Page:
Travelling in Japan is – in a word – suberashii. Wonderful. But like all new places to visit, there are a few things we wish we’d known about before we arrived in Japan. Here are three things that will make your time in the Land of the Rising Sun even better.
One thing that strikes you when you arrive in Japan is the weird diametric sense of time you get here.
On one hand, there’s the ultra-modern high-tech non-stop vibrance, the bright lights, high-speed trains and excitement of Japan. But on the other hand, there’s a beautifully quaint old-world feel to the country.
And they work perfectly together.
On the busiest broadest neon-lit Tokyo street, there’ll be a dimly-lit cosy izakaya or a little ryokan with a dark-wood entrance and moss-clad shrine.
Or as you board the bullet-speed Shinkansen train, you can pick up a traditional bento from the station to munch on as you ride across the country, tilting round bends at 320km/h.
Meanwhile, in little towns barely on the map, an ancient sushi bar will have touchscreen menus and high-speed wifi.
It’s an anachronism that makes sense.
3 things you need when you arrive in Japan
Perhaps the best thing about Japan is just how accommodating the country is. Things are organised to make life easier.
As long as you know the system and the tricks, you’re sorted.
These three things will make your life so much easier as you explore this truly amazing country.
Japan’s rail network is incredible. It’s so comprehensive. It will take you to the furthest points on the map from river valley onsen towns to mountain peaks in the ski fields.
These passes are only available to foreign-passport holders, so it’s a purely tourism-driven programme.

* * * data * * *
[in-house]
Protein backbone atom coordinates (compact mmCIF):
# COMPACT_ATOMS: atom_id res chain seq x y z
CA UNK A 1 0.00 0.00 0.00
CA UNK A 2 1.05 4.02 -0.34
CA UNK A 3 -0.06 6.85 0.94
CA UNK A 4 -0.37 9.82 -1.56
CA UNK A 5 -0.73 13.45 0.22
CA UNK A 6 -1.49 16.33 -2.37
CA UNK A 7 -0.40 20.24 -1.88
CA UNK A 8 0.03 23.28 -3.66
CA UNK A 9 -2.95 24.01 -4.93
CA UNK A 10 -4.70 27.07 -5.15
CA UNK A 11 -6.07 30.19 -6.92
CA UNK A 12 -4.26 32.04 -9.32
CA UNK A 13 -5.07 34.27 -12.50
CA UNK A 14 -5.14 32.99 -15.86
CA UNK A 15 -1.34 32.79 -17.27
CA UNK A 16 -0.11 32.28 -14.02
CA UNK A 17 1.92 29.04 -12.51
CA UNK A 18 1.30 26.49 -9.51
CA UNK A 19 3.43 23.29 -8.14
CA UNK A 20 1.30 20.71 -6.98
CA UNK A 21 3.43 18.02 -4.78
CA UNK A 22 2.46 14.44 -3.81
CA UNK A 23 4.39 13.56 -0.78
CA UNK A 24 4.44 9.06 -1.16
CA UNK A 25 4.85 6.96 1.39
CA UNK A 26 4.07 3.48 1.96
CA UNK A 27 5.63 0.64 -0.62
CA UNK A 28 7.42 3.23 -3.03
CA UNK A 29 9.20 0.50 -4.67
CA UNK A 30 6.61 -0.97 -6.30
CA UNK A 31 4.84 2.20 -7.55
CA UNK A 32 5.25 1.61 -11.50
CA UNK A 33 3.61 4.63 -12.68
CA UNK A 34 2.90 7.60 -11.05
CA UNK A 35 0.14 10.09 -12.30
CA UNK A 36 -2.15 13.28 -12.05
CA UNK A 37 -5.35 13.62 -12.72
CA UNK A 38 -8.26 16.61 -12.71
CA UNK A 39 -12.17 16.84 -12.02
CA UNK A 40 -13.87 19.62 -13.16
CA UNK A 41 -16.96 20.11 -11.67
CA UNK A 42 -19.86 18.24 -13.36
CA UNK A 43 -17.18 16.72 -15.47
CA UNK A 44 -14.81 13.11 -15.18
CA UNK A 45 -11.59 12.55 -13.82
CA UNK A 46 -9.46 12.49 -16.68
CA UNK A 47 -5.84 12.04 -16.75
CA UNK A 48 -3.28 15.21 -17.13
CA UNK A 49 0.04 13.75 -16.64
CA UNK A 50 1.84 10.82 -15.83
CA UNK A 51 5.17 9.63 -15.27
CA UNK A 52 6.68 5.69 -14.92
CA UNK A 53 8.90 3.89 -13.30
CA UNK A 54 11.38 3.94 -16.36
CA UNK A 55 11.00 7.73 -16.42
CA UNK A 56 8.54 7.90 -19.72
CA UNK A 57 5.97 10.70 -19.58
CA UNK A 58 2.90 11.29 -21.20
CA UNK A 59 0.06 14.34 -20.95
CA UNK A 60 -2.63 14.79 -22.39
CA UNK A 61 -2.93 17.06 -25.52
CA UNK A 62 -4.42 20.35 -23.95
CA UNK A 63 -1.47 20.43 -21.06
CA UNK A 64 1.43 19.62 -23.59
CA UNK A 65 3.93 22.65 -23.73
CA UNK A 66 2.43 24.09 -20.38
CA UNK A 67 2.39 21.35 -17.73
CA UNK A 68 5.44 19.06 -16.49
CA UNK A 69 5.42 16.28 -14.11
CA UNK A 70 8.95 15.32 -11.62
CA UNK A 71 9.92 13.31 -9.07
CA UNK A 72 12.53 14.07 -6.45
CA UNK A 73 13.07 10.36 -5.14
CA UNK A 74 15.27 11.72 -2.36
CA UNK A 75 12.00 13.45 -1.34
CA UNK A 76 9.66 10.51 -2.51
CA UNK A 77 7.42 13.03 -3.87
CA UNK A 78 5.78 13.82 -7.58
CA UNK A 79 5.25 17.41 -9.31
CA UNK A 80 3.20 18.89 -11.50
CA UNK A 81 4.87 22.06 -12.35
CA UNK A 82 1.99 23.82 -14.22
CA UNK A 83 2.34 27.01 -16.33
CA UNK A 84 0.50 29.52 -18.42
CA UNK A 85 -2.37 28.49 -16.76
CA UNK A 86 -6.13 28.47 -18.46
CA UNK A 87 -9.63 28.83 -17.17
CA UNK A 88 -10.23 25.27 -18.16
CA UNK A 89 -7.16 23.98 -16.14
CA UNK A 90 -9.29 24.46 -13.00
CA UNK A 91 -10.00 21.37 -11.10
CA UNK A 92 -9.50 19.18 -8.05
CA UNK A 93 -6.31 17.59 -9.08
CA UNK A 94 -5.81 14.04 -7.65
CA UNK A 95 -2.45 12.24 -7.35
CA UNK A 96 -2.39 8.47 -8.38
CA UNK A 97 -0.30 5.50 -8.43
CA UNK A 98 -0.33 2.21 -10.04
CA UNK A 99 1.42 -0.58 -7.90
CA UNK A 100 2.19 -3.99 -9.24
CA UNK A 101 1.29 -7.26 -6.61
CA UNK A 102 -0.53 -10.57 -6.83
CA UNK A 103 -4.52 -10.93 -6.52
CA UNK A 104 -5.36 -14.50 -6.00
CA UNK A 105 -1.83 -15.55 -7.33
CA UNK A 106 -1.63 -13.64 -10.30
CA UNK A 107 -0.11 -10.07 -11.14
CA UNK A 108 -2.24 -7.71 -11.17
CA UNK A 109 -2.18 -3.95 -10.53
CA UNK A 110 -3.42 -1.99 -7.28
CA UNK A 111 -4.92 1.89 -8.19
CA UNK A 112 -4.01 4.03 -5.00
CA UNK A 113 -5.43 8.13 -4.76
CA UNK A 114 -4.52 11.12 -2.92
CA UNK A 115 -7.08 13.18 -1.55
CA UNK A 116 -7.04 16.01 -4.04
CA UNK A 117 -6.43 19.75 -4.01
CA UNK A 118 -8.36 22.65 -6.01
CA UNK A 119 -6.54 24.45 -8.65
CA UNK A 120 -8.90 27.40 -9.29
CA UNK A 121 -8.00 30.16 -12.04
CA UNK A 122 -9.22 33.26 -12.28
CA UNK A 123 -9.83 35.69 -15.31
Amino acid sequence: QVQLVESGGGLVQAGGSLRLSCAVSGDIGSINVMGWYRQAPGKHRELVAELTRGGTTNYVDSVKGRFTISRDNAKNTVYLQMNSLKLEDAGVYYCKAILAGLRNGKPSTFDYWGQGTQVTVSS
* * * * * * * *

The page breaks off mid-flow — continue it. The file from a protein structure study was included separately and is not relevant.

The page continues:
Having a JR Rail Pass is easily your best bet.
It includes trains right across the country, as well as Shinkansen and a couple of ferries.
Often buying tickets for each train journey is confusing, stressful, fiddly and complicated. As well as more expensive, but this Rail Pass covers you for your whole trip.
If you only want to travel in a specific region or prefecture, buying a JR Regional Rail Pass is way cheaper. You just select the area you want to travel in, pick how long you want your pass to last for and pay.
You can even drill down deeper and choose smaller areas within the six main regions to save more money.
The only downside to this type of pass is if you go beyond the region you’ve paid for, you need to get a different ticket.
Or you can drive. Here are our tips on driving in Japan.
High-speed internet in your pocket with portable wifi
Having access to the internet when we’re in an overseas destination is a must, but finding a shop and working out the best price for a sim card and data prices is one of the least fun things to do on holiday.
This pocket wifi device gives you unlimited internet across Japan, allows 10 people to use it at the same time and gives up to 187.5mbps.
All you do is book your wifi rental here then pick it up at the airport of your choice. It’s so simple and way cheaper than most in-shop deals.
Peace of mind with an airport meet & greet
I remember the first time we arrived at Tokyo’s Narita Airport like it was yesterday – it was actually about 12 years ago! We didn’t know where to go, we didn’t know how to buy train tickets or get into the city.
It was only the charity and grace of a complete stranger that we managed to find the right platform and transfer to Shinjuku.
The JR Rail Meet & Greet service gives you total peace of mind and takes the stress out of those first few moments in Japan – and they’re so formative when you’re on holiday.
On our last trip to Japan, we arrived at Narita in Tokyo, heading south to Okinawa. We thought it would be pretty straight forward but it turns out it was really complicated, with a transfer across the city to Tokyo’s other airport.
If only we’d had a Meet & Greet!
A local meets you at arrivals, helps with your rail passes, wifi collection and your onward journey.
It means you can focus on enjoying every minute of your time in this extraordinary travel destination.